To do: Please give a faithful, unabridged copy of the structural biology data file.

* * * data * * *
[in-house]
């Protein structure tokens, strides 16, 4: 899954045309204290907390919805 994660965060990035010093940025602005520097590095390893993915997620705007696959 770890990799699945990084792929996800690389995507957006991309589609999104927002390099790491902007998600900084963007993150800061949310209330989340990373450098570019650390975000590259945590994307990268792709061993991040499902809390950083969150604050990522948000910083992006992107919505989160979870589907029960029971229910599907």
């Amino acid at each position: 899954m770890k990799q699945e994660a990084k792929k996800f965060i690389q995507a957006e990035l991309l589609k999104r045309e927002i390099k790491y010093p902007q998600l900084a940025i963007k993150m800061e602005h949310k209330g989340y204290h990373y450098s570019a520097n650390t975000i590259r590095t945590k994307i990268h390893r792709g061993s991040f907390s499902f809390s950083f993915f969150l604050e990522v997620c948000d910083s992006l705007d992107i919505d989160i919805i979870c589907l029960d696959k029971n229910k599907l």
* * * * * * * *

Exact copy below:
[in-house]
């Protein structure tokens, strides 16, 4: 899954045309204290907390919805 994660965060990035010093940025602005520097590095390893993915997620705007696959 770890990799699945990084792929996800690389995507957006991309589609999104927002390099790491902007998600900084963007993150800061949310209330989340990373450098570019650390975000590259945590994307990268792709061993991040499902809390950083969150604050990522948000910083992006992107919505989160979870589907029960029971229910599907």
């Amino acid at each position: 899954m770890k990799q699945e994660a990084k792929k996800f965060i690389q995507a957006e990035l991309l589609k999104r045309e927002i390099k790491y010093p902007q998600l900084a940025i963007k993150m800061e602005h949310k209330g989340y204290h990373y450098s570019a520097n650390t975000i590259r590095t945590k994307i990268h390893r792709g061993s991040f907390s499902f809390s950083f993915f969150l604050e990522v997620c948000d910083s992006l705007d992107i919505d989160i919805i979870c589907l029960d696959k029971n229910k599907l």